Dr. Troy Miller, the director of hospital medicine at Van- derbilt Bedford Hospital, researched through evidence from hospitals in cities that were already hit by the pan- demic. He knew it was coming to his hospital soon and wanted to be prepared to care for the people of Bedford County when it was their turn on the front line.
“We had no effective treatment for the new coronavirus,” he said. “All you’re seeing are these scary images out of China, then New York and New Jersey, where the ER is stacked up.”
The problem was, those hospitals didn’t have an effective treatment at the time either. They were wrestling with a virus they knew nothing about. “I did a lot of reading, a lot of research,” he began. “I had to take a break because I started to freak myself out. We didn’t have a great handle on how to treat patients. Nobody did. And we knew the virus was coming to our town next.”
But Dr. Miller wouldn’t take no for an answer—he was determined to find treatment. He was going to do every- thing in his power to save as many lives as possible. As more information came from the larger cities, Dr. Mill- er’s keen eye for answers led doctors in Bedford County in the right direction. They worked to get early approval to use remdesiver, convalescent plasma, and dexametha- sone as they discovered it was benefiting patients trying to beat COVID.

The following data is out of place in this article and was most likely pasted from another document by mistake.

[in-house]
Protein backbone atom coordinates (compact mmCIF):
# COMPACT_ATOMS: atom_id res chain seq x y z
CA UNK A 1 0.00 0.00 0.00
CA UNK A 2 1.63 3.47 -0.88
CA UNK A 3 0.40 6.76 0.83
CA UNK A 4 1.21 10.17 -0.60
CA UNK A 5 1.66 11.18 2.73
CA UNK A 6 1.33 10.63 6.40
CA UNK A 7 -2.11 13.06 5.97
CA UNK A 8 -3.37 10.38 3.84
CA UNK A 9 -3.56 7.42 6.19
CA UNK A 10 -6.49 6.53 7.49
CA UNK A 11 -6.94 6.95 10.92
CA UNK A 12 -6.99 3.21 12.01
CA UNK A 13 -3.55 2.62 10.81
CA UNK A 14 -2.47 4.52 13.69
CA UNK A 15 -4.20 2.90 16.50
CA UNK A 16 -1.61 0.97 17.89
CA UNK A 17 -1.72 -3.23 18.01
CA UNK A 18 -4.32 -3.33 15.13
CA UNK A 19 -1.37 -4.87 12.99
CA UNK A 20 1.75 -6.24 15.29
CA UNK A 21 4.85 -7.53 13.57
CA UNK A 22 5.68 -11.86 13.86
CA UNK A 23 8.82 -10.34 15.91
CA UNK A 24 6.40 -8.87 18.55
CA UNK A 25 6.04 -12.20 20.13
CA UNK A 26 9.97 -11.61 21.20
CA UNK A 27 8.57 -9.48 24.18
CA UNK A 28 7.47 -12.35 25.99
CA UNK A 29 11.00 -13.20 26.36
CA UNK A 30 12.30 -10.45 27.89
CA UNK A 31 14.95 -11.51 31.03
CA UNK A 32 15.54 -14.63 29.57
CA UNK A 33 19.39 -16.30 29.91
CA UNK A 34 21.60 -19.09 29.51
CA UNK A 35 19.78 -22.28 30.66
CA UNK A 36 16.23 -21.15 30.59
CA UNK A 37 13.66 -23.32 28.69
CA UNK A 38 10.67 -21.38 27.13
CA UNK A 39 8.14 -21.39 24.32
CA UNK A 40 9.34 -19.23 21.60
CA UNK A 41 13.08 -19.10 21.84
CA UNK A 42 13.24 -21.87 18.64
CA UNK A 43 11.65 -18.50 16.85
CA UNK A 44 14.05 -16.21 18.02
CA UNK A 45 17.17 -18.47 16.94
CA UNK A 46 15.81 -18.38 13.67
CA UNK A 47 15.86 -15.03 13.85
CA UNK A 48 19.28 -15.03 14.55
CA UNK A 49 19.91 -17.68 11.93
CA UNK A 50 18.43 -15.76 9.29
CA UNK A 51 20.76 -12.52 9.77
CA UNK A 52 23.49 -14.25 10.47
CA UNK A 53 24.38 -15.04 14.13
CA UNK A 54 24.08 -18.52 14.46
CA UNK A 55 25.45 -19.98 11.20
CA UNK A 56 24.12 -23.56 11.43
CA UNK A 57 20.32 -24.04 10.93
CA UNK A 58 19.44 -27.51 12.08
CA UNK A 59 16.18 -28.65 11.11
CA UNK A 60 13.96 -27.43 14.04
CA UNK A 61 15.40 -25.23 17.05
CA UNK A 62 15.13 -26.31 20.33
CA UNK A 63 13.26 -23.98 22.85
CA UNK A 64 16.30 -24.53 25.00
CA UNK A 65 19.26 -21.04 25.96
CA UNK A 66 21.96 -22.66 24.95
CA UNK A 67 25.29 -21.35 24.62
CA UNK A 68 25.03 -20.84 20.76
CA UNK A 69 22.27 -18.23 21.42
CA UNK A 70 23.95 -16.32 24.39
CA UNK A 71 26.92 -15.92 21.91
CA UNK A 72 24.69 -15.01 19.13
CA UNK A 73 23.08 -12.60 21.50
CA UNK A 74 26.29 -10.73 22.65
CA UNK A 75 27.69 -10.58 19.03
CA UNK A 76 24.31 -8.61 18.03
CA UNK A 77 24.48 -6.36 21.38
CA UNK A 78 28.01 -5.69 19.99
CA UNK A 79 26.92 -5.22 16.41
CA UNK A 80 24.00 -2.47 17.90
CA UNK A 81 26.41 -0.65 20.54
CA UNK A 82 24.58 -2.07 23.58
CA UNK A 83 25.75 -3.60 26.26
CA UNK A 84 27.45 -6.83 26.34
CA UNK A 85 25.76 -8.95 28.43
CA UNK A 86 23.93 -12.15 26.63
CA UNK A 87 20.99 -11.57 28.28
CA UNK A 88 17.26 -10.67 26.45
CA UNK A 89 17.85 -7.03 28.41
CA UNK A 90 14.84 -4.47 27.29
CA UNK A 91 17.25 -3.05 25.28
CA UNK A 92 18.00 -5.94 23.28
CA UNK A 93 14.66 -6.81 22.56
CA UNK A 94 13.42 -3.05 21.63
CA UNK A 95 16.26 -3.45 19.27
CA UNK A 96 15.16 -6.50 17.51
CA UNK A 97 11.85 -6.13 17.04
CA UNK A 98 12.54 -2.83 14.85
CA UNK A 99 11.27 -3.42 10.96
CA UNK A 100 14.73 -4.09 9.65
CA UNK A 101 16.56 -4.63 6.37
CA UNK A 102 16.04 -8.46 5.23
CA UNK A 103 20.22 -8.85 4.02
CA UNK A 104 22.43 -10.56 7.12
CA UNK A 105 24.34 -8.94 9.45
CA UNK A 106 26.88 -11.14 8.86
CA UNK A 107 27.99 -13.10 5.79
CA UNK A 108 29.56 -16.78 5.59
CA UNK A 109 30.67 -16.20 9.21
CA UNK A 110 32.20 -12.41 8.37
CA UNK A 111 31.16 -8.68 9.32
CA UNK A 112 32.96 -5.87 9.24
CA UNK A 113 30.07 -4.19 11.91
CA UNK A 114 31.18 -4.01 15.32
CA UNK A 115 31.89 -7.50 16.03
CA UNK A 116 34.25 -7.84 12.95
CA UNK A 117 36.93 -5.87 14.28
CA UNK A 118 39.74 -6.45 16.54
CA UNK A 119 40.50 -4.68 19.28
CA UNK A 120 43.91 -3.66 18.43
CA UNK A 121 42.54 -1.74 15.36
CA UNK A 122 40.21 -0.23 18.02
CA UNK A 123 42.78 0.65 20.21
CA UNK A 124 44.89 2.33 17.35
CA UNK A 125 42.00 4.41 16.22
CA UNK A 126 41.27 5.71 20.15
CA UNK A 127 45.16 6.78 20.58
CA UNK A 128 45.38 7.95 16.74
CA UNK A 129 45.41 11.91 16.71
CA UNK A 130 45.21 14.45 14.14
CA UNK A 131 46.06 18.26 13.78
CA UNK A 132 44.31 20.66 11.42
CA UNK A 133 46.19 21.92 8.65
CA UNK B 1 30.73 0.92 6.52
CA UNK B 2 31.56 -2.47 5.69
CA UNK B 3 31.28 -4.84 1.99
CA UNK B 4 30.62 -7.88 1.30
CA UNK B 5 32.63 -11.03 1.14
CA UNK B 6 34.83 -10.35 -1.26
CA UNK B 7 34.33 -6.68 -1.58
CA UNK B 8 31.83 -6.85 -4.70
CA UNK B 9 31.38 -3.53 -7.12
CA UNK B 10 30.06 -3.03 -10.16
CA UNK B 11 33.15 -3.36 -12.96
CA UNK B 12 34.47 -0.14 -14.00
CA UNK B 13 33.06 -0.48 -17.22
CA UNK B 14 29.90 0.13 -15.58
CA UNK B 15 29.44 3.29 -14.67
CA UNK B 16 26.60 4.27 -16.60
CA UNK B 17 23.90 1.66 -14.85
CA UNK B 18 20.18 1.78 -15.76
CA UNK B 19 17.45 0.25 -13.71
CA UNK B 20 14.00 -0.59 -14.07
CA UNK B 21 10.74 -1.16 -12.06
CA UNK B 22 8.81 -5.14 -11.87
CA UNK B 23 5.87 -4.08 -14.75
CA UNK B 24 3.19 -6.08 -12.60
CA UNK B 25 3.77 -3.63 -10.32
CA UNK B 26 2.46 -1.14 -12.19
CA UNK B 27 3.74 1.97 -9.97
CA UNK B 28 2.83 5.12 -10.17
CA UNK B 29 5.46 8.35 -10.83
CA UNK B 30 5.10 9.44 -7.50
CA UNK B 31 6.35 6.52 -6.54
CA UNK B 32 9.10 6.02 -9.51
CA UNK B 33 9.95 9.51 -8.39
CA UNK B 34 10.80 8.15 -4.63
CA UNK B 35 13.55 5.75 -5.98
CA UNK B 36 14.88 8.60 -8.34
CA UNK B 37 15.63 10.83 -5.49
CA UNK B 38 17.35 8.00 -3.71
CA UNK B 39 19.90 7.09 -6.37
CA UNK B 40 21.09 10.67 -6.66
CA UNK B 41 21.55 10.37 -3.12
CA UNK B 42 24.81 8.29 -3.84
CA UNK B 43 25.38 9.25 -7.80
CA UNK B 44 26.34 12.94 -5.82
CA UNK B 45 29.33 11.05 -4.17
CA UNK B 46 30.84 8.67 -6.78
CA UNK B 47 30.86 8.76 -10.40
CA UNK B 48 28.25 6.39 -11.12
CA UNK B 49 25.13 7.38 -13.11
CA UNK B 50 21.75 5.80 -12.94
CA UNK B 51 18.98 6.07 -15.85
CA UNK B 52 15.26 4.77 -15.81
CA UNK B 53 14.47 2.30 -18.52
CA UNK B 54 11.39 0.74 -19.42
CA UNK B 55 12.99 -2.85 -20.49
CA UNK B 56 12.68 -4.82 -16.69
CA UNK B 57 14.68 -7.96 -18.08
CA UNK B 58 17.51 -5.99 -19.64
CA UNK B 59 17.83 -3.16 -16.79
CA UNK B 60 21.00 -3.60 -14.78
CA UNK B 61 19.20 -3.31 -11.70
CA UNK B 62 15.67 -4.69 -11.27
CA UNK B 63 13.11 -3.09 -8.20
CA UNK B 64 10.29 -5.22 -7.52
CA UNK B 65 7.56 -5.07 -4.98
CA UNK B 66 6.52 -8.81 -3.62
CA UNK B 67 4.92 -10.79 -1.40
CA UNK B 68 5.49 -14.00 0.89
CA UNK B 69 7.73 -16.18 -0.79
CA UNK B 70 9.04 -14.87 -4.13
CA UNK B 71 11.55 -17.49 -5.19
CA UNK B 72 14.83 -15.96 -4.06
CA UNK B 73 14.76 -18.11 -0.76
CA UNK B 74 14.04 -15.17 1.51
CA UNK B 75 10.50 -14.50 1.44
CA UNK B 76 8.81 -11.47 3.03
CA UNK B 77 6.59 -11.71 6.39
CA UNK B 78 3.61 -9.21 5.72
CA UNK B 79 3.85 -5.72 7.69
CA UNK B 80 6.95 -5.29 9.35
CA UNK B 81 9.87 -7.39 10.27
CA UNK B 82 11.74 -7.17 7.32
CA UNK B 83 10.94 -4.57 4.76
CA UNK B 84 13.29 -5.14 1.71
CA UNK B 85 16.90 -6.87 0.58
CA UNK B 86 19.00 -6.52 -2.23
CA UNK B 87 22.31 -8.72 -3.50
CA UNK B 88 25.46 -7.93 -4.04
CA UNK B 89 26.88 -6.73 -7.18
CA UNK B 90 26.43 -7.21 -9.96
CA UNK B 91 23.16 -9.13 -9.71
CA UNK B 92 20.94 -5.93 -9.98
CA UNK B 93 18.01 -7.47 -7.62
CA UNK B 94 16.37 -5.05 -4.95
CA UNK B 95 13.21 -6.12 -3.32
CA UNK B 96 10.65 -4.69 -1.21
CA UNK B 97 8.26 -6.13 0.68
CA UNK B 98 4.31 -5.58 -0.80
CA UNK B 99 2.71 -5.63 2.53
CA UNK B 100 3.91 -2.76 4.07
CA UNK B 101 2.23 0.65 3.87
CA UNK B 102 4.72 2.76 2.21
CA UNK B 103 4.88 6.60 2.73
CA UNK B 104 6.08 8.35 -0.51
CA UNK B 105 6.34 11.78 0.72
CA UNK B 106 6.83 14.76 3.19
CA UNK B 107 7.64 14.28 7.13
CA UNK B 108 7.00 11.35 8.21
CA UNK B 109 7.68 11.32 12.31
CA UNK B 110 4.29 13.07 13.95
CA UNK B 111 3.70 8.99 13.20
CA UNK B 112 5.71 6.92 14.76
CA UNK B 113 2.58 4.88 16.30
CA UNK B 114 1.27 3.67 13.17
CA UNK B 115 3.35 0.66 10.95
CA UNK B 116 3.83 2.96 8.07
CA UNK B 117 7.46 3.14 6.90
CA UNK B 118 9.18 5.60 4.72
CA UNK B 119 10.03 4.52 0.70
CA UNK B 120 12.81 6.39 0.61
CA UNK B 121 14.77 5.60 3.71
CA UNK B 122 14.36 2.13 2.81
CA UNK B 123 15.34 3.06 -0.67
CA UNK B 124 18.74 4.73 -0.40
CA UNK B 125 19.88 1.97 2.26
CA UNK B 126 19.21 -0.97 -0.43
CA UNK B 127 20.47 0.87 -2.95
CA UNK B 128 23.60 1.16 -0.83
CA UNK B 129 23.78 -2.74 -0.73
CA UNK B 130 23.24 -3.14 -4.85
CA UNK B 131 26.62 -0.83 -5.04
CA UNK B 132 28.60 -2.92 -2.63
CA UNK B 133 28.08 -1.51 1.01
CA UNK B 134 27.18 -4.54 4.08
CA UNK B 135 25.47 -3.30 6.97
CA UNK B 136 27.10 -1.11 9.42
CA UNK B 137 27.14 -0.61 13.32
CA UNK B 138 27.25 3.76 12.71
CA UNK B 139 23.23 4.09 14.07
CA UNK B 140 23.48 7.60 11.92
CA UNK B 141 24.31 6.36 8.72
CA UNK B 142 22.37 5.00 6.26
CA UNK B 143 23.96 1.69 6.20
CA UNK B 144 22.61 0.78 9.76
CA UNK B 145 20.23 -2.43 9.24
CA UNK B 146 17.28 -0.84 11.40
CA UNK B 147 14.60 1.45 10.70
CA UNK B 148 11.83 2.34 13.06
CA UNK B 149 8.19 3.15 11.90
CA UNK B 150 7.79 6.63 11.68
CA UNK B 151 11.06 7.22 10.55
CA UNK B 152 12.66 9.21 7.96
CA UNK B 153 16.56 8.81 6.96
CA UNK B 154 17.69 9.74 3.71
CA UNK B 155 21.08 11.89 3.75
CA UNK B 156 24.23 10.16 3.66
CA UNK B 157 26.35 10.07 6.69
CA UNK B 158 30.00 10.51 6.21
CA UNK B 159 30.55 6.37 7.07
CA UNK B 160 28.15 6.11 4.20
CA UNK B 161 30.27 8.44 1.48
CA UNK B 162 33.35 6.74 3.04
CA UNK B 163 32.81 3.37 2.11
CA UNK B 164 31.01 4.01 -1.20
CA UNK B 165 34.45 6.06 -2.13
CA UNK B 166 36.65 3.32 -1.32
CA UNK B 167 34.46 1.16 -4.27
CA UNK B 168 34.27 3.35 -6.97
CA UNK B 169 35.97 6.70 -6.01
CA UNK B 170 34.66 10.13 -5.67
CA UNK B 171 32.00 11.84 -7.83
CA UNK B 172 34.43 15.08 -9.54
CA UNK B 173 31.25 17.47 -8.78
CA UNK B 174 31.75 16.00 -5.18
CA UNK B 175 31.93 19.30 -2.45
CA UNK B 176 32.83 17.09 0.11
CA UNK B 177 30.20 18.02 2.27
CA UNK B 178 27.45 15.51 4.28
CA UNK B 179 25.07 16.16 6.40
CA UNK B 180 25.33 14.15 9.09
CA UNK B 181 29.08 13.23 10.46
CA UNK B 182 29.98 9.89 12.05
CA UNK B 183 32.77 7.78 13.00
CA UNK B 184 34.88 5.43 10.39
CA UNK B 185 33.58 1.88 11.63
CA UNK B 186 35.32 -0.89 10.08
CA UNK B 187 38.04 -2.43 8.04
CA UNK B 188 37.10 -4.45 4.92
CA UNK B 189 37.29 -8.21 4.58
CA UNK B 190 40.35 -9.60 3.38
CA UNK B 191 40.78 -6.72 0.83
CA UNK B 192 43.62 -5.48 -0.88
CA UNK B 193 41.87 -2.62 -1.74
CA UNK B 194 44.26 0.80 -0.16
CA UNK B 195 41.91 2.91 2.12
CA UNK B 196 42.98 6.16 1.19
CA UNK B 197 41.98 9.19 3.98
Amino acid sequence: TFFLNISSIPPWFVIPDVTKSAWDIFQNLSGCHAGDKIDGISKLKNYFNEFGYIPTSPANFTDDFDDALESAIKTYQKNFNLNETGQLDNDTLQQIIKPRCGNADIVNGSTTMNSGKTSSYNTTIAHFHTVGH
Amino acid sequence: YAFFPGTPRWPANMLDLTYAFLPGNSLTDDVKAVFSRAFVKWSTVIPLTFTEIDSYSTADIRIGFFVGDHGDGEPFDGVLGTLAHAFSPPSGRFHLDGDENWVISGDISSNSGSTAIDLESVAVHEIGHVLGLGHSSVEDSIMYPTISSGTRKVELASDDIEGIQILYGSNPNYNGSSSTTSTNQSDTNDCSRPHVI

“We were pretty aggressive in getting approval,” he said. While the drugs could improve the process of recovery, there was and is no cure. As the doctors followed the learning curve of battling the pandemic, they got a better handle on how to fight it. “We’re doing better. They’re surviving. They’re not dying on you the way they did initially,” he said. “That first couple of months was a lot of unknowns. In medicine, that’s hard because when people come to the doctor they want it fixed. There has never been a virus that we’ve cured. We know how to make it better—to fight off the worst of the infection, but nothing really ‘cures’ a virus,” he added.
Dr. Miller had to show patients that they could survive. He gave hope to patients who felt like their backs were against a wall. “They come in and have the deer in the headlights look like, ‘Am I going to live?’ You instill in them that, yes, you have a serious illness, but we’re here fighting for you. We’re at war and we’ve got to fight. You have to do these things if you want to get better,” he would encourage them.
As a physician, he didn’t have a choice to give up. That was never an option.
“Part of my job as a leader is to say ‘we’re moving forward.’ We hit a wall? Let’s get around the wall or go through the wall. That’s part of what we signed up for.” Dr. Miller made the difference in letting them know that even when their back was against the wall, it was a fragile one. He is a reminder that you can buckle down and break through it.-GN